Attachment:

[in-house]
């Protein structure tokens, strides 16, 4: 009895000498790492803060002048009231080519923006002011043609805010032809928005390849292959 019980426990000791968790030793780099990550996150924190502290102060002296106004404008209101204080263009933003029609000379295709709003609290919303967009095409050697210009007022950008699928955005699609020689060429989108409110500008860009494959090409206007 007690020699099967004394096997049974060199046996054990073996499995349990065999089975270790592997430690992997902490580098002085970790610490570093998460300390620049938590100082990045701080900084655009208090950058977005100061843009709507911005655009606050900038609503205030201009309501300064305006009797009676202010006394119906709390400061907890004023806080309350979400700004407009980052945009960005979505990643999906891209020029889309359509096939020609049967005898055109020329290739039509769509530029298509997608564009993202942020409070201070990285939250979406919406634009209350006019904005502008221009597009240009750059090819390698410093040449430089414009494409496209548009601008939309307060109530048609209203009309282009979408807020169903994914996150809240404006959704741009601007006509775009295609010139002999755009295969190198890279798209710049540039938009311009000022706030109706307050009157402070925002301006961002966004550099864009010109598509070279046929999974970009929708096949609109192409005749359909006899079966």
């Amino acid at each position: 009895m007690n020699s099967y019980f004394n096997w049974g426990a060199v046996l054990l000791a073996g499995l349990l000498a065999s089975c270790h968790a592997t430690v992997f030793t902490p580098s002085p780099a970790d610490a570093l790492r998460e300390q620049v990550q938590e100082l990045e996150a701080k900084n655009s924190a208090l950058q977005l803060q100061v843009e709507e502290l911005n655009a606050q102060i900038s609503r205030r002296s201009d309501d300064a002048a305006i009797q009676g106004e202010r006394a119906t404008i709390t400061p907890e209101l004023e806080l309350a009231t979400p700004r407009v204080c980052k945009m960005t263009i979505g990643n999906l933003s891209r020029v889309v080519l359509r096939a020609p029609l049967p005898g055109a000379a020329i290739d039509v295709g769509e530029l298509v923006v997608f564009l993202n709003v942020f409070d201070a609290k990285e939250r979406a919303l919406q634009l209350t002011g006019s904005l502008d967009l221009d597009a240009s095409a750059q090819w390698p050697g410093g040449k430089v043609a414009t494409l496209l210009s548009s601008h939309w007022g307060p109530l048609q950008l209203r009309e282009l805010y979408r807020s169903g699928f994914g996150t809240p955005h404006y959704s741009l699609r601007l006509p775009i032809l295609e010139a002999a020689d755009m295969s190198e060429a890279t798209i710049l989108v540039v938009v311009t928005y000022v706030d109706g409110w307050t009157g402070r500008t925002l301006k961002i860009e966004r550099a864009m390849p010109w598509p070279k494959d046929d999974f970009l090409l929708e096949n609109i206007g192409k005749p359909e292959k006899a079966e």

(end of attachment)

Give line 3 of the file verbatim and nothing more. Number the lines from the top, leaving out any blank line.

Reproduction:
């Amino acid at each position: 009895m007690n020699s099967y019980f004394n096997w049974g426990a060199v046996l054990l000791a073996g499995l349990l000498a065999s089975c270790h968790a592997t430690v992997f030793t902490p580098s002085p780099a970790d610490a570093l790492r998460e300390q620049v990550q938590e100082l990045e996150a701080k900084n655009s924190a208090l950058q977005l803060q100061v843009e709507e502290l911005n655009a606050q102060i900038s609503r205030r002296s201009d309501d300064a002048a305006i009797q009676g106004e202010r006394a119906t404008i709390t400061p907890e209101l004023e806080l309350a009231t979400p700004r407009v204080c980052k945009m960005t263009i979505g990643n999906l933003s891209r020029v889309v080519l359509r096939a020609p029609l049967p005898g055109a000379a020329i290739d039509v295709g769509e530029l298509v923006v997608f564009l993202n709003v942020f409070d201070a609290k990285e939250r979406a919303l919406q634009l209350t002011g006019s904005l502008d967009l221009d597009a240009s095409a750059q090819w390698p050697g410093g040449k430089v043609a414009t494409l496209l210009s548009s601008h939309w007022g307060p109530l048609q950008l209203r009309e282009l805010y979408r807020s169903g699928f994914g996150t809240p955005h404006y959704s741009l699609r601007l006509p775009i032809l295609e010139a002999a020689d755009m295969s190198e060429a890279t798209i710049l989108v540039v938009v311009t928005y000022v706030d109706g409110w307050t009157g402070r500008t925002l301006k961002i860009e966004r550099a864009m390849p010109w598509p070279k494959d046929d999974f970009l090409l929708e096949n609109i206007g192409k005749p359909e292959k006899a079966e």